Money can buy you Lovells

The answer: money. Or, more specifically, the amount of money that will ultimately be lodged in individual partners’ bank accounts.

Firms can talk about complementary practices and cultural parallels as much as they want, but when it comes down to it, if partners think they’re going to get a raw deal they have the power to scotch any merger.

Which is why Lovells shouldn’t face too much opposition in the ranks: the chance to top up ­market-trailing equity shares with performance-related bonuses should prove a clincher.

That’s not to say that the preoccupation with fluffier issues, such as cultural fit and practice ­overlap, are unimportant – this much is clear from the criteria that will be used to determine Hogan Lovells partners’ remuneration packages.

This has not been lost on Lovells’ negotiation team, which after agreeing that an alphabetical joining of names would be the adult way forward has ensured that Lovells’ green branding will live on post-merger.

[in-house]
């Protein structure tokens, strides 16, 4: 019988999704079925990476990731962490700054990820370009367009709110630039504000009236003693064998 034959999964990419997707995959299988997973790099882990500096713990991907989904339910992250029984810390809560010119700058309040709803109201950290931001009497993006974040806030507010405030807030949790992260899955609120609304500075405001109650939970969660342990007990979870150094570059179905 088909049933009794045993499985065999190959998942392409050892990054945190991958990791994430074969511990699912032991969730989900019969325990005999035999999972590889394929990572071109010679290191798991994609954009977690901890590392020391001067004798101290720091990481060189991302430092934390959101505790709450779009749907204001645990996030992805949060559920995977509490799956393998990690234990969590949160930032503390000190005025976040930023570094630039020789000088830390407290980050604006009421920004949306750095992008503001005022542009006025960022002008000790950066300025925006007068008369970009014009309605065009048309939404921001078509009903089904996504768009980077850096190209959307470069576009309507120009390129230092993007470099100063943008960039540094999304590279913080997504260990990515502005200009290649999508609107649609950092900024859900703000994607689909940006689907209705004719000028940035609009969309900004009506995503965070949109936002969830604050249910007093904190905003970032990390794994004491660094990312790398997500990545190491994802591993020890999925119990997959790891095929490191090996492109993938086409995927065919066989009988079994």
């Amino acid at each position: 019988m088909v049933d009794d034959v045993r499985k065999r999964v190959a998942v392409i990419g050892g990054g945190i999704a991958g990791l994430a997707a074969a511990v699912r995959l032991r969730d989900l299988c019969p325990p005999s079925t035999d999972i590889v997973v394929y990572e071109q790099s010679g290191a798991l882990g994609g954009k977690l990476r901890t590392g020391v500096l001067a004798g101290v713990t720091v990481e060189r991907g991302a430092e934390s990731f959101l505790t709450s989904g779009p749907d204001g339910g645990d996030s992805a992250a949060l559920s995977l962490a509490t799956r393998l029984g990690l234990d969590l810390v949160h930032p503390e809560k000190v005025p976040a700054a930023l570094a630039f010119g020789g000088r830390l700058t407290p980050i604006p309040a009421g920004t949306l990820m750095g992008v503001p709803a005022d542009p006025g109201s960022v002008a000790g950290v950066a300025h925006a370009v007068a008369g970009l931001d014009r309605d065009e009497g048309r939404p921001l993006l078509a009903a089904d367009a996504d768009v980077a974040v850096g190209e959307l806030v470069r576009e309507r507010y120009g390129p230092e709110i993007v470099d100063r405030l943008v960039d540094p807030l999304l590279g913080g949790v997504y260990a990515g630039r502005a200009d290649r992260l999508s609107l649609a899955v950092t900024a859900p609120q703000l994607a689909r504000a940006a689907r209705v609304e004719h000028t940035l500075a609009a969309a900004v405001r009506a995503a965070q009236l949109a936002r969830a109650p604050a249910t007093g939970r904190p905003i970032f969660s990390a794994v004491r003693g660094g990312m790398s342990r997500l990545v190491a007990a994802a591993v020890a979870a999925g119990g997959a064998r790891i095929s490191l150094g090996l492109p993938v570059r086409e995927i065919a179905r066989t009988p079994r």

A small victory, maybe, but given that the new firm will almost certainly come to be known ­colloquially as Hogan (remember Richards Butler? Rowe & Maw?) it’s probably a savvy one.

Yet in the end it is money that will preoccupy Lovells partners in the run-up to their annual ­conference this week. And whether they choose to back a merger that has the potential to make them magic circle-style earners or not, for Lovells at least lockstep looks set to be consigned to the past. ­Having already modified its system so ­underperformers are to be penalised, and having suffered the departure of one too many star ­partners over the years, the firm has finally resolved that high achievers will be rewarded with bonuses even if its merger doesn’t go ahead.

So could this be the beginning of the end for ­lockstep more generally?

Judging by our stories on pages 1 and 4, it ­certainly looks as if associate lockstep is on the way out. And that really would represent a revolution.